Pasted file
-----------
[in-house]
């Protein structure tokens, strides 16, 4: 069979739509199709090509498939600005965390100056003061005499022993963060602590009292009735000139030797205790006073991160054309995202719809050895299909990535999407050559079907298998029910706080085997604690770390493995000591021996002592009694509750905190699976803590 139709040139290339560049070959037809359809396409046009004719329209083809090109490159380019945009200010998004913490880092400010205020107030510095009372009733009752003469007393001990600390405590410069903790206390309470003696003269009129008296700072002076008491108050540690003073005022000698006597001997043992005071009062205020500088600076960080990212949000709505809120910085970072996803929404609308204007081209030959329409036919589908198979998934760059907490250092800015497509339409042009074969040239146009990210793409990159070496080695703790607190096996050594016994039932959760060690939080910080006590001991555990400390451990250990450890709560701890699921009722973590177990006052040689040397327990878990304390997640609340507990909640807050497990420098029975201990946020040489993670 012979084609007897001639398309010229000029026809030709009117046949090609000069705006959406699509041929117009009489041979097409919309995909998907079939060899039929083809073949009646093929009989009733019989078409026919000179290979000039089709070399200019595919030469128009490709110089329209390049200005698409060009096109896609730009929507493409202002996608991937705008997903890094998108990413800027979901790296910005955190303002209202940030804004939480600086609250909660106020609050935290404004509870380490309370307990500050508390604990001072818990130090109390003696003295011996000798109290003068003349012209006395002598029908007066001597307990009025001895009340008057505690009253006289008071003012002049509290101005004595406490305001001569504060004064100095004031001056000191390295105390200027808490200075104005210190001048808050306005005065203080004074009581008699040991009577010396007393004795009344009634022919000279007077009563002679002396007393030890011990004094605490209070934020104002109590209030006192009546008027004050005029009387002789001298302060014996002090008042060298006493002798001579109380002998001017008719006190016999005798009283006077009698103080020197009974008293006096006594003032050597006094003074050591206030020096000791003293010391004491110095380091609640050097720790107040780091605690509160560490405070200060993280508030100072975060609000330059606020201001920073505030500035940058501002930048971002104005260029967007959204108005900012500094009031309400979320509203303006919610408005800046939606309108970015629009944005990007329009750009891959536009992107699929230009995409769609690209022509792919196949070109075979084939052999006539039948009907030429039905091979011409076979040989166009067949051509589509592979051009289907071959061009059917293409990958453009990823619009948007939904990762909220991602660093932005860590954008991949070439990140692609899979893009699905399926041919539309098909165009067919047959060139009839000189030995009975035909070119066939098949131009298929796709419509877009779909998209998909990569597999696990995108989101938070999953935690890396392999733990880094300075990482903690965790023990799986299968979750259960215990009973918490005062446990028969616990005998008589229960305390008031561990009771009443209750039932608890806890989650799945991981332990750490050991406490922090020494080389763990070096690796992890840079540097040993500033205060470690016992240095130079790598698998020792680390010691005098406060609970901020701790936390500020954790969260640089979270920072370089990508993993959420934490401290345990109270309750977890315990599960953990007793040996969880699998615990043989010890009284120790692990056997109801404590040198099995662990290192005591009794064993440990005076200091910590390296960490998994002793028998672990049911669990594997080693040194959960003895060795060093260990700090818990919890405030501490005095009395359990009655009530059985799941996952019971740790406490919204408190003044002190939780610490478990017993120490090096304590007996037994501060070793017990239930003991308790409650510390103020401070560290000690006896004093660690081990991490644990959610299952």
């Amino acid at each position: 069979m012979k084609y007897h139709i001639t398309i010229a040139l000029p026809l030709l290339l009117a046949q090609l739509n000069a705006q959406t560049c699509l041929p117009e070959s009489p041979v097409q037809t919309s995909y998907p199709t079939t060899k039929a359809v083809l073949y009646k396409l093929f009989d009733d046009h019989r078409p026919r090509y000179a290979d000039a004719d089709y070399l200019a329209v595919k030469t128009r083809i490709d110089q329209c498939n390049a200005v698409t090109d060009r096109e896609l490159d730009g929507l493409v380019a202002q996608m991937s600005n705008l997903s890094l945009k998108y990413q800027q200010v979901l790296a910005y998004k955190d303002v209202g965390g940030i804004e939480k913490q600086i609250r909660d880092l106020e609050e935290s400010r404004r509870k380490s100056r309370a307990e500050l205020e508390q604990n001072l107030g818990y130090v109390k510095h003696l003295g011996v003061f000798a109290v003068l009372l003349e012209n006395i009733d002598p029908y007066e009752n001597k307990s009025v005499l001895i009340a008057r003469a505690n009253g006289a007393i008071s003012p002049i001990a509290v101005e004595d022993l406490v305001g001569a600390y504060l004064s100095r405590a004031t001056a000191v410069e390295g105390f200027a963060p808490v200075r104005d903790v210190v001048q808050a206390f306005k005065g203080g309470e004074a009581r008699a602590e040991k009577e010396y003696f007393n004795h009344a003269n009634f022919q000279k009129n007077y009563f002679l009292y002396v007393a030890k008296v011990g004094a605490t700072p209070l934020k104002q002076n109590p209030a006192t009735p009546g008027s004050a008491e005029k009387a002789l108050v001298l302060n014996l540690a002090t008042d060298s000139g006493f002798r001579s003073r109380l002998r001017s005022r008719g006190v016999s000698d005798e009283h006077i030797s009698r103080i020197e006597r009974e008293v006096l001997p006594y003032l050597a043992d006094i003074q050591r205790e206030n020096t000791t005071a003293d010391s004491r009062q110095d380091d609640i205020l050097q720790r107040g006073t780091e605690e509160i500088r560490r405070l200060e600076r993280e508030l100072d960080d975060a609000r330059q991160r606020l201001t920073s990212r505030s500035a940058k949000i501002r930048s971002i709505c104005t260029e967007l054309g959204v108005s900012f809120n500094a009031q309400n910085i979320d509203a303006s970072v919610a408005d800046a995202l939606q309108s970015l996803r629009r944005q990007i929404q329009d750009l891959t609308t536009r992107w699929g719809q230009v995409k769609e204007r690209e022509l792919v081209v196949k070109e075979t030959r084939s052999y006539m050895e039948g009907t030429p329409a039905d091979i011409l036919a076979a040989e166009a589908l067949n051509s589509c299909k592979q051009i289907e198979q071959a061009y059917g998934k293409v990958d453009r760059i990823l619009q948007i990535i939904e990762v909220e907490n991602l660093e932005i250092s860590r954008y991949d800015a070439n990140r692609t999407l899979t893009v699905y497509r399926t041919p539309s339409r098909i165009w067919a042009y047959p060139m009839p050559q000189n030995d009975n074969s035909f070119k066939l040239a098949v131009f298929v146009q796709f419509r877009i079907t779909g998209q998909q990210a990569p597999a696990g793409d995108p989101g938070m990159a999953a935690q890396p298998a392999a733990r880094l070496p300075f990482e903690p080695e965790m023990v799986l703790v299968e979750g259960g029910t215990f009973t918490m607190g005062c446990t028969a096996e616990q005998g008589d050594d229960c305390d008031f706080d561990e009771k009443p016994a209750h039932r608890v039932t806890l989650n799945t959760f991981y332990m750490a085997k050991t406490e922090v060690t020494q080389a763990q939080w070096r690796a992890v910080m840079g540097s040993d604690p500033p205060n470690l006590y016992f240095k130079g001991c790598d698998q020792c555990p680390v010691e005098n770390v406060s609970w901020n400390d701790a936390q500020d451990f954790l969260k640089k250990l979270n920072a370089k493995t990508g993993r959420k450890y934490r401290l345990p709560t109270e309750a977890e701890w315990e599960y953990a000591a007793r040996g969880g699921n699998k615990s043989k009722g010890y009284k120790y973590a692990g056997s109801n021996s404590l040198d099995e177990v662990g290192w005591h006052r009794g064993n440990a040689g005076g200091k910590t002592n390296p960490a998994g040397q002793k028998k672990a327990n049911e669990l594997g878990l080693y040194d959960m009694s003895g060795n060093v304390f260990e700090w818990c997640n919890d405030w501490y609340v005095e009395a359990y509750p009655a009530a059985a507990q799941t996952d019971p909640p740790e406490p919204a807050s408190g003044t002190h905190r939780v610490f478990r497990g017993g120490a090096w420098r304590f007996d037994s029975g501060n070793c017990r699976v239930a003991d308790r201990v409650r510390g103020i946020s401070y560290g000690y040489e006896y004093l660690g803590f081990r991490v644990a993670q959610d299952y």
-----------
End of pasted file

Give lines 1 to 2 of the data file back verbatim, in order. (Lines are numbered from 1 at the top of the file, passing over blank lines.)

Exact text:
[in-house]
């Protein structure tokens, strides 16, 4: 069979739509199709090509498939600005965390100056003061005499022993963060602590009292009735000139030797205790006073991160054309995202719809050895299909990535999407050559079907298998029910706080085997604690770390493995000591021996002592009694509750905190699976803590 139709040139290339560049070959037809359809396409046009004719329209083809090109490159380019945009200010998004913490880092400010205020107030510095009372009733009752003469007393001990600390405590410069903790206390309470003696003269009129008296700072002076008491108050540690003073005022000698006597001997043992005071009062205020500088600076960080990212949000709505809120910085970072996803929404609308204007081209030959329409036919589908198979998934760059907490250092800015497509339409042009074969040239146009990210793409990159070496080695703790607190096996050594016994039932959760060690939080910080006590001991555990400390451990250990450890709560701890699921009722973590177990006052040689040397327990878990304390997640609340507990909640807050497990420098029975201990946020040489993670 012979084609007897001639398309010229000029026809030709009117046949090609000069705006959406699509041929117009009489041979097409919309995909998907079939060899039929083809073949009646093929009989009733019989078409026919000179290979000039089709070399200019595919030469128009490709110089329209390049200005698409060009096109896609730009929507493409202002996608991937705008997903890094998108990413800027979901790296910005955190303002209202940030804004939480600086609250909660106020609050935290404004509870380490309370307990500050508390604990001072818990130090109390003696003295011996000798109290003068003349012209006395002598029908007066001597307990009025001895009340008057505690009253006289008071003012002049509290101005004595406490305001001569504060004064100095004031001056000191390295105390200027808490200075104005210190001048808050306005005065203080004074009581008699040991009577010396007393004795009344009634022919000279007077009563002679002396007393030890011990004094605490209070934020104002109590209030006192009546008027004050005029009387002789001298302060014996002090008042060298006493002798001579109380002998001017008719006190016999005798009283006077009698103080020197009974008293006096006594003032050597006094003074050591206030020096000791003293010391004491110095380091609640050097720790107040780091605690509160560490405070200060993280508030100072975060609000330059606020201001920073505030500035940058501002930048971002104005260029967007959204108005900012500094009031309400979320509203303006919610408005800046939606309108970015629009944005990007329009750009891959536009992107699929230009995409769609690209022509792919196949070109075979084939052999006539039948009907030429039905091979011409076979040989166009067949051509589509592979051009289907071959061009059917293409990958453009990823619009948007939904990762909220991602660093932005860590954008991949070439990140692609899979893009699905399926041919539309098909165009067919047959060139009839000189030995009975035909070119066939098949131009298929796709419509877009779909998209998909990569597999696990995108989101938070999953935690890396392999733990880094300075990482903690965790023990799986299968979750259960215990009973918490005062446990028969616990005998008589229960305390008031561990009771009443209750039932608890806890989650799945991981332990750490050991406490922090020494080389763990070096690796992890840079540097040993500033205060470690016992240095130079790598698998020792680390010691005098406060609970901020701790936390500020954790969260640089979270920072370089990508993993959420934490401290345990109270309750977890315990599960953990007793040996969880699998615990043989010890009284120790692990056997109801404590040198099995662990290192005591009794064993440990005076200091910590390296960490998994002793028998672990049911669990594997080693040194959960003895060795060093260990700090818990919890405030501490005095009395359990009655009530059985799941996952019971740790406490919204408190003044002190939780610490478990017993120490090096304590007996037994501060070793017990239930003991308790409650510390103020401070560290000690006896004093660690081990991490644990959610299952």